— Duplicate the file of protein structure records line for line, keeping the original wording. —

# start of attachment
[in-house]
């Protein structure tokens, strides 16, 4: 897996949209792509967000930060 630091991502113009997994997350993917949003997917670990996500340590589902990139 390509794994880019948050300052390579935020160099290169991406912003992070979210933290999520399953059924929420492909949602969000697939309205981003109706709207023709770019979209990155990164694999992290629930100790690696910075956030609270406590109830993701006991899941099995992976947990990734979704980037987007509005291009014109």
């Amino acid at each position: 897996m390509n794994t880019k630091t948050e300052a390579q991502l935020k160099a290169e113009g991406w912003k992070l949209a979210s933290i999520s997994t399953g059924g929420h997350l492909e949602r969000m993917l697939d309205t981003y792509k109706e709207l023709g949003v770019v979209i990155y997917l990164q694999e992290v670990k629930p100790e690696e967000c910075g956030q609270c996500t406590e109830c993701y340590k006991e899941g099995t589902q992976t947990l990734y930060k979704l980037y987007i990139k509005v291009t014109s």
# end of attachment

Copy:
[in-house]
């Protein structure tokens, strides 16, 4: 897996949209792509967000930060 630091991502113009997994997350993917949003997917670990996500340590589902990139 390509794994880019948050300052390579935020160099290169991406912003992070979210933290999520399953059924929420492909949602969000697939309205981003109706709207023709770019979209990155990164694999992290629930100790690696910075956030609270406590109830993701006991899941099995992976947990990734979704980037987007509005291009014109």
């Amino acid at each position: 897996m390509n794994t880019k630091t948050e300052a390579q991502l935020k160099a290169e113009g991406w912003k992070l949209a979210s933290i999520s997994t399953g059924g929420h997350l492909e949602r969000m993917l697939d309205t981003y792509k109706e709207l023709g949003v770019v979209i990155y997917l990164q694999e992290v670990k629930p100790e690696e967000c910075g956030q609270c996500t406590e109830c993701y340590k006991e899941g099995t589902q992976t947990l990734y930060k979704l980037y987007i990139k509005v291009t014109s």